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5. Cork v Limerick (Munster round-robin)

Cork 1-25 Limerick 0-28

The All Ireland semi-final wasn’t the only thriller played out between the two proud counties of Munster as Limerick and Cork treated hurling fans to an epic battle back in June during the round-robin series.

Once again, it was a game that Cork let slip through their fingers as Kyle Hayes notched over a last minute point to rescue a draw for 14-man Limerick.

It never looked to be Limerick’s day after free-taker, Aaron Gillane, was red-carded for an incident with Sean O’Donoghue. Twenty minutes later, Patrick Horgan drilled a ball past Nickie Quaid after being brilliantly supplied by Seamus Harnedy but Limerick showed great determination to turn the game around.

The superb Seamus Flanagan, together with Darragh O’Donovan, notched up four points in a row and following further scores from Tom Morrissey, who took over free-taking duties, and Cian Lynch, they found themselves three points ahead.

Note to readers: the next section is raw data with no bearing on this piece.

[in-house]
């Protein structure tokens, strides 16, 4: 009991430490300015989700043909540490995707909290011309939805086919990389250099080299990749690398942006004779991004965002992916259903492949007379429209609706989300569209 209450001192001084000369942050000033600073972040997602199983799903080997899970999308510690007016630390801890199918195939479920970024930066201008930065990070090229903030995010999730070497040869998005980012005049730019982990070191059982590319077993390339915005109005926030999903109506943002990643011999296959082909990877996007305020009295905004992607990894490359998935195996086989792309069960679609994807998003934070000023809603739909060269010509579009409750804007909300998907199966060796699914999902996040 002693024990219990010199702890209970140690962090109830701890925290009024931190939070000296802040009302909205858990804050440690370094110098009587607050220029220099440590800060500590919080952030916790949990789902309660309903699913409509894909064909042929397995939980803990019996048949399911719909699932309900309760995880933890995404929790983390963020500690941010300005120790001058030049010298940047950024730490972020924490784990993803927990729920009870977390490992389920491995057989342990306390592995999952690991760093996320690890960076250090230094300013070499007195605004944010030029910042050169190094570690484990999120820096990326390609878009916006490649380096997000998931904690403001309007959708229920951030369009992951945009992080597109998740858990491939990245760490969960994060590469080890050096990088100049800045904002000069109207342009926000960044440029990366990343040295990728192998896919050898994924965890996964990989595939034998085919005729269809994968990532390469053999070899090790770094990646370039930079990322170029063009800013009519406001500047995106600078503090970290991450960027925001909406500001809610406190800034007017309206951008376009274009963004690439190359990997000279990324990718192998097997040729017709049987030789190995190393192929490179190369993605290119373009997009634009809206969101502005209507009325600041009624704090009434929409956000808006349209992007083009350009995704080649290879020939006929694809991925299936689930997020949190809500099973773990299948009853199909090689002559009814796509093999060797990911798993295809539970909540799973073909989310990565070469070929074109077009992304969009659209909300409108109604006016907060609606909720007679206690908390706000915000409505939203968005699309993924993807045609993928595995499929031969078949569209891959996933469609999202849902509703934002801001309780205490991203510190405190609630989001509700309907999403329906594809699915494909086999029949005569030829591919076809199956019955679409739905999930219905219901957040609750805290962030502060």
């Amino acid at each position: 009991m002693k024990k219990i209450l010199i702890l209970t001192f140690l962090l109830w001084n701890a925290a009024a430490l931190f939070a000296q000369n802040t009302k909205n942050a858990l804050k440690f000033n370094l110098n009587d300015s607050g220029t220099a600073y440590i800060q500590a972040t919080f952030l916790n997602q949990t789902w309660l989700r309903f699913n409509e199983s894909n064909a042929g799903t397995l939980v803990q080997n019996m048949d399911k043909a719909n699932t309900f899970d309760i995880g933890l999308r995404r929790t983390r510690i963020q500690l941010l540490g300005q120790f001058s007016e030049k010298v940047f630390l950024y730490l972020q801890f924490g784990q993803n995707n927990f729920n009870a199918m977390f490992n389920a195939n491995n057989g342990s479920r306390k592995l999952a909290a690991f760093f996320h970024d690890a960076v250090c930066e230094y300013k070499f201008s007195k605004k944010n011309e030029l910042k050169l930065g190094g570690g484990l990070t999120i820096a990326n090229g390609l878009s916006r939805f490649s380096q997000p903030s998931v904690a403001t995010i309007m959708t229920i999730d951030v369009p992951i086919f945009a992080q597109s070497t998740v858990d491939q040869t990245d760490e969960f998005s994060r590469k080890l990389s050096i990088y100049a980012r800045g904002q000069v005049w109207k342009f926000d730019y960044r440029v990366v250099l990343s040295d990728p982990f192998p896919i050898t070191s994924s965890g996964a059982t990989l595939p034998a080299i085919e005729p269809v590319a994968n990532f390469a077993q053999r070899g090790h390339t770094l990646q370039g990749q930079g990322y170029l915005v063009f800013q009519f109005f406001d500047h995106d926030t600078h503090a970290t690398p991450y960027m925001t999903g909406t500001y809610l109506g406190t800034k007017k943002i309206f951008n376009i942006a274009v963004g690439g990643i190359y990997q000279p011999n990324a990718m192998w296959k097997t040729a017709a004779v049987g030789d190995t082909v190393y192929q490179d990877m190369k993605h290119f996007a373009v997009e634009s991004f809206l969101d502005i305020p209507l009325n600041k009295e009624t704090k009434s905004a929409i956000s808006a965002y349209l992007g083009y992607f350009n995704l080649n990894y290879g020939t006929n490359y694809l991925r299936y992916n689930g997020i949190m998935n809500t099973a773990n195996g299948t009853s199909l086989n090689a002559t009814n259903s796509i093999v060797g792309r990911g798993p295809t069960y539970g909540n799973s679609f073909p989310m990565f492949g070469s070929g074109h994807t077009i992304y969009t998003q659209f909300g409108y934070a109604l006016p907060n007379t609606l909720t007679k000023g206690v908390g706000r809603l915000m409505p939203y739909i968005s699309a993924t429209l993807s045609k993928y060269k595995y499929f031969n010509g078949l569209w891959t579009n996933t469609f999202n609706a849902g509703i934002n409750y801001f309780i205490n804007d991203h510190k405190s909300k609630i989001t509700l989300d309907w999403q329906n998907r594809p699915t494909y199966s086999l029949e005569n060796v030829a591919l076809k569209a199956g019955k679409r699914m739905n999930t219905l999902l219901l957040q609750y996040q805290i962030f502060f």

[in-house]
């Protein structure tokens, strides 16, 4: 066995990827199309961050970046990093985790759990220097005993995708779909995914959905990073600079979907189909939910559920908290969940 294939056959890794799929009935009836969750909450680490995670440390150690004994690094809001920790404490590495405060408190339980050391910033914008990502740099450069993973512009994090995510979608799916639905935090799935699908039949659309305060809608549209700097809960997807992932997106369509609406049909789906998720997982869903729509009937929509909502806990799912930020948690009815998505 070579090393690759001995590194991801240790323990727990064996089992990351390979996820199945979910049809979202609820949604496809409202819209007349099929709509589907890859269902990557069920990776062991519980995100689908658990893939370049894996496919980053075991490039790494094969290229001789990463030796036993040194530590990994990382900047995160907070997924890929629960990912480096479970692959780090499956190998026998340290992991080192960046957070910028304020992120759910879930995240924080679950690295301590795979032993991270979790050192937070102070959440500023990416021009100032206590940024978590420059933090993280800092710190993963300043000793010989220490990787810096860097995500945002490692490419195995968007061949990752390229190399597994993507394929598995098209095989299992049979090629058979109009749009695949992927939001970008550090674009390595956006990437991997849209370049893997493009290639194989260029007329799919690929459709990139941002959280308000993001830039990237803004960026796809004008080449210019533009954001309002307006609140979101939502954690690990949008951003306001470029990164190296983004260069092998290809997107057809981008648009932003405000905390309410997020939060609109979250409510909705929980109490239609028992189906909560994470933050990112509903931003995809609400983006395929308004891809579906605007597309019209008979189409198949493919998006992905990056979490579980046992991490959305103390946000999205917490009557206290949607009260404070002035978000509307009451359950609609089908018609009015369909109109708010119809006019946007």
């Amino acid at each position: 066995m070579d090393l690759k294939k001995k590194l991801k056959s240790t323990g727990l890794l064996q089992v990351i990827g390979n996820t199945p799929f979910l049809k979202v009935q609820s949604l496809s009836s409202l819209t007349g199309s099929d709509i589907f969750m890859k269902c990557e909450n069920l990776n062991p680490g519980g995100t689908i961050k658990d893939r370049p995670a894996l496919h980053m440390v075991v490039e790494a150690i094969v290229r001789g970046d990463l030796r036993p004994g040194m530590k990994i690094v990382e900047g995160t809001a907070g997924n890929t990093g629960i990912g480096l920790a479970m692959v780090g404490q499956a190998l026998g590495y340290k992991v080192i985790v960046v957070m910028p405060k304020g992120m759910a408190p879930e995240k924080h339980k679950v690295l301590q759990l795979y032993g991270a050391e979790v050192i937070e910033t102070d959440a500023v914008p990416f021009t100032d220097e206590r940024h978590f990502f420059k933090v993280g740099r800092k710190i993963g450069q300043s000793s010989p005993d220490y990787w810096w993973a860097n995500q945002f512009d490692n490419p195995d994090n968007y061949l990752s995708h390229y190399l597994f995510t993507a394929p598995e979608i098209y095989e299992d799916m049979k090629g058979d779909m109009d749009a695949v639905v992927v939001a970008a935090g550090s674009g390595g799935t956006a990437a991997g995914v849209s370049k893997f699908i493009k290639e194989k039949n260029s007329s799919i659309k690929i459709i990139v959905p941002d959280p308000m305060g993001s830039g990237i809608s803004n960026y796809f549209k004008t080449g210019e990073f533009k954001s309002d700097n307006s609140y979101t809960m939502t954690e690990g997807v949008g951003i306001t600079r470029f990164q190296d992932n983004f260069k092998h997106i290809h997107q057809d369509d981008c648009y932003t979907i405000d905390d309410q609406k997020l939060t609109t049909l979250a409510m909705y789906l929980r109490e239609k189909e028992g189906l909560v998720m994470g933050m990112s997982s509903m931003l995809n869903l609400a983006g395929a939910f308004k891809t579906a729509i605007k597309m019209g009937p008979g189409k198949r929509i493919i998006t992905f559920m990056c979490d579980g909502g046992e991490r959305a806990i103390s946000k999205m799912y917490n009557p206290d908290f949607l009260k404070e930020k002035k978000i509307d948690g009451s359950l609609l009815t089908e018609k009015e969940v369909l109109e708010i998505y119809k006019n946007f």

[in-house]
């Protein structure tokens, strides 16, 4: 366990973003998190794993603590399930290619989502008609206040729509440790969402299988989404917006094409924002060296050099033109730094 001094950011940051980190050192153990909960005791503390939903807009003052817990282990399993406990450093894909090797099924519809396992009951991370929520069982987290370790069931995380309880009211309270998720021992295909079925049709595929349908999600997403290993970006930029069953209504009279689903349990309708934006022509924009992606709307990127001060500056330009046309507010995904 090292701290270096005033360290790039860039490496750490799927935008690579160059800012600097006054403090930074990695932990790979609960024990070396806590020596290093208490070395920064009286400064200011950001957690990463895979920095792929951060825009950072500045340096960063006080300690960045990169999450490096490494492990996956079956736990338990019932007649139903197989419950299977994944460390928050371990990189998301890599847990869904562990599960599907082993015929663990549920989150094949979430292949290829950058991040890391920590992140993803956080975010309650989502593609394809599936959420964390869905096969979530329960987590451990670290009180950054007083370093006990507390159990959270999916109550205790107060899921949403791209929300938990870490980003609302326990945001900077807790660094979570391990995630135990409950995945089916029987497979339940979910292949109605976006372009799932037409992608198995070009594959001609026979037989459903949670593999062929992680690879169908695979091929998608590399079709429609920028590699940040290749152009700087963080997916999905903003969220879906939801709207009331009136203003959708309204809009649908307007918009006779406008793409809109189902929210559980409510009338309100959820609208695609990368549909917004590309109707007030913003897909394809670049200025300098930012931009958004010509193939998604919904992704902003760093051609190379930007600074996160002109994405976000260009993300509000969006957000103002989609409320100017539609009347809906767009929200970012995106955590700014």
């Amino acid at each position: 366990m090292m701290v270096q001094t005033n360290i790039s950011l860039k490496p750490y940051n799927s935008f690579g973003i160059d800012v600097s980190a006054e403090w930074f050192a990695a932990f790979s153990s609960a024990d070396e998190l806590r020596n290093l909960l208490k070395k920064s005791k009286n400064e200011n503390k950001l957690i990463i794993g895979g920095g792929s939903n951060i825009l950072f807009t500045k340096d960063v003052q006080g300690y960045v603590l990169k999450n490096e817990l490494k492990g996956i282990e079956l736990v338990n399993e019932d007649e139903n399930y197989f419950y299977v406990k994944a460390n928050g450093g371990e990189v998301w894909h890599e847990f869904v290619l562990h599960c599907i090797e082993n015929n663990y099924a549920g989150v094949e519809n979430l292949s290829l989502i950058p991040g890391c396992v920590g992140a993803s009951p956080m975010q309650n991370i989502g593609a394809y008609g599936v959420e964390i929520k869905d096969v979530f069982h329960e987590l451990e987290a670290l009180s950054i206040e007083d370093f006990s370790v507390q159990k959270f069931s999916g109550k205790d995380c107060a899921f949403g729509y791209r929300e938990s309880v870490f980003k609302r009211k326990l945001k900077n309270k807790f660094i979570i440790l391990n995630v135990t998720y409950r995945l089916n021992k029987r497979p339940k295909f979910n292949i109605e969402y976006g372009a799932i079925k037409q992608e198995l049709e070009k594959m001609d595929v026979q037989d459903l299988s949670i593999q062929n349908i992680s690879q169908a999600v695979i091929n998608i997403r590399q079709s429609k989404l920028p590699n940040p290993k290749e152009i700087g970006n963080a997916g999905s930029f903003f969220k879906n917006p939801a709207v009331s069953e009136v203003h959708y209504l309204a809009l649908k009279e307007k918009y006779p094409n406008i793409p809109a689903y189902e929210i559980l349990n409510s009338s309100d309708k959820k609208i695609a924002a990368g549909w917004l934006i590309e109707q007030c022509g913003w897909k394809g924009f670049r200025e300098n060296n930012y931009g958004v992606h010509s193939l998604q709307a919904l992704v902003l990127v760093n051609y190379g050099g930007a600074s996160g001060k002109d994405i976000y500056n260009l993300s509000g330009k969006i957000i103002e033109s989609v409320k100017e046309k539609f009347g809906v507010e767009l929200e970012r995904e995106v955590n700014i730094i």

Cork were undeterred however, and four points from Conor Lehane, Darragh Fitzgibbon and Horgan saw them recover the lead. The sides traded frees before 19-year-old Hayes stepped up with the point to level the game.

The Rebels had one more opportunity to snatch the victory but Harnedy saw his effort on goal brilliantly blocked down by Sean Finn to ensure the fairest result.

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5. Kildare v Mayo (qualifiers)

Kildare 0-21 Mayo 0-19